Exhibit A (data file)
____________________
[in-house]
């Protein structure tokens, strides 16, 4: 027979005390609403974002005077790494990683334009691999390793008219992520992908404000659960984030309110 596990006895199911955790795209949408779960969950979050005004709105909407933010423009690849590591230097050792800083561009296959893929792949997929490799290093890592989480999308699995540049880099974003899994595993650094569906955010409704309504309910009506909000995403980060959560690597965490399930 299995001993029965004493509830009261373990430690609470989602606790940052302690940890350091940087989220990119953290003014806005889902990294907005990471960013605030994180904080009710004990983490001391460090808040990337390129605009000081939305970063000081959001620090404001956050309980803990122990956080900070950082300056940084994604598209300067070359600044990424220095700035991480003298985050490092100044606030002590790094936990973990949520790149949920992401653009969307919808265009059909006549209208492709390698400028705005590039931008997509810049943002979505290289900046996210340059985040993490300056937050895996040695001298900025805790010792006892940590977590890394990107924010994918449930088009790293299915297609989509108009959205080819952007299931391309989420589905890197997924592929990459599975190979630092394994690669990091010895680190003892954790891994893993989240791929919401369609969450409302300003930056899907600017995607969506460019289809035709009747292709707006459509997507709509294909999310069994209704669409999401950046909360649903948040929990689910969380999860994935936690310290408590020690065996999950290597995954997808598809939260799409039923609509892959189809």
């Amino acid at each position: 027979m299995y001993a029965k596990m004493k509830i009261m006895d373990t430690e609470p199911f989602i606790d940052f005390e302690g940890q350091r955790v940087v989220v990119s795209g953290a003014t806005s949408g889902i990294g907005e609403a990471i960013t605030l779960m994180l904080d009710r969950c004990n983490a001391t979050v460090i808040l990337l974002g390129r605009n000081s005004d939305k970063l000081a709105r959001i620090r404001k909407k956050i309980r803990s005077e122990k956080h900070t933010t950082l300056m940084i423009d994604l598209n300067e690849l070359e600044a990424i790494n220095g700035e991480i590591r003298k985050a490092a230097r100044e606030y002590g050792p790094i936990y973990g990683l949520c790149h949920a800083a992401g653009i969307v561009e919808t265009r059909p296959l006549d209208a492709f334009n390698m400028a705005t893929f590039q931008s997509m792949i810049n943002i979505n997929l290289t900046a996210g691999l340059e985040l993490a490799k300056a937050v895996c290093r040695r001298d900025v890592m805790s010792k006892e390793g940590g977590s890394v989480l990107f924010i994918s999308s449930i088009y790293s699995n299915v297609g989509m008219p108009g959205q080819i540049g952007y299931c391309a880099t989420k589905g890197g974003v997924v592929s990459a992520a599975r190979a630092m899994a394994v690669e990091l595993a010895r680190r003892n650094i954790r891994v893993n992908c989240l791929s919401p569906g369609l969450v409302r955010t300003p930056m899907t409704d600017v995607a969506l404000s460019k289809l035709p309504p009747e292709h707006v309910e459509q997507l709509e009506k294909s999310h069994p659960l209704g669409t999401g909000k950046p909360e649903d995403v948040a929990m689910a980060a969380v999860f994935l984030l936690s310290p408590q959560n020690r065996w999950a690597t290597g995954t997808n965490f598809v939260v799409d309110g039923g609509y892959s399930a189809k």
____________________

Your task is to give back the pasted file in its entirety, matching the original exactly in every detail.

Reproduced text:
[in-house]
């Protein structure tokens, strides 16, 4: 027979005390609403974002005077790494990683334009691999390793008219992520992908404000659960984030309110 596990006895199911955790795209949408779960969950979050005004709105909407933010423009690849590591230097050792800083561009296959893929792949997929490799290093890592989480999308699995540049880099974003899994595993650094569906955010409704309504309910009506909000995403980060959560690597965490399930 299995001993029965004493509830009261373990430690609470989602606790940052302690940890350091940087989220990119953290003014806005889902990294907005990471960013605030994180904080009710004990983490001391460090808040990337390129605009000081939305970063000081959001620090404001956050309980803990122990956080900070950082300056940084994604598209300067070359600044990424220095700035991480003298985050490092100044606030002590790094936990973990949520790149949920992401653009969307919808265009059909006549209208492709390698400028705005590039931008997509810049943002979505290289900046996210340059985040993490300056937050895996040695001298900025805790010792006892940590977590890394990107924010994918449930088009790293299915297609989509108009959205080819952007299931391309989420589905890197997924592929990459599975190979630092394994690669990091010895680190003892954790891994893993989240791929919401369609969450409302300003930056899907600017995607969506460019289809035709009747292709707006459509997507709509294909999310069994209704669409999401950046909360649903948040929990689910969380999860994935936690310290408590020690065996999950290597995954997808598809939260799409039923609509892959189809």
């Amino acid at each position: 027979m299995y001993a029965k596990m004493k509830i009261m006895d373990t430690e609470p199911f989602i606790d940052f005390e302690g940890q350091r955790v940087v989220v990119s795209g953290a003014t806005s949408g889902i990294g907005e609403a990471i960013t605030l779960m994180l904080d009710r969950c004990n983490a001391t979050v460090i808040l990337l974002g390129r605009n000081s005004d939305k970063l000081a709105r959001i620090r404001k909407k956050i309980r803990s005077e122990k956080h900070t933010t950082l300056m940084i423009d994604l598209n300067e690849l070359e600044a990424i790494n220095g700035e991480i590591r003298k985050a490092a230097r100044e606030y002590g050792p790094i936990y973990g990683l949520c790149h949920a800083a992401g653009i969307v561009e919808t265009r059909p296959l006549d209208a492709f334009n390698m400028a705005t893929f590039q931008s997509m792949i810049n943002i979505n997929l290289t900046a996210g691999l340059e985040l993490a490799k300056a937050v895996c290093r040695r001298d900025v890592m805790s010792k006892e390793g940590g977590s890394v989480l990107f924010i994918s999308s449930i088009y790293s699995n299915v297609g989509m008219p108009g959205q080819i540049g952007y299931c391309a880099t989420k589905g890197g974003v997924v592929s990459a992520a599975r190979a630092m899994a394994v690669e990091l595993a010895r680190r003892n650094i954790r891994v893993n992908c989240l791929s919401p569906g369609l969450v409302r955010t300003p930056m899907t409704d600017v995607a969506l404000s460019k289809l035709p309504p009747e292709h707006v309910e459509q997507l709509e009506k294909s999310h069994p659960l209704g669409t999401g909000k950046p909360e649903d995403v948040a929990m689910a980060a969380v999860f994935l984030l936690s310290p408590q959560n020690r065996w999950a690597t290597g995954t997808n965490f598809v939260v799409d309110g039923g609509y892959s399930a189809k």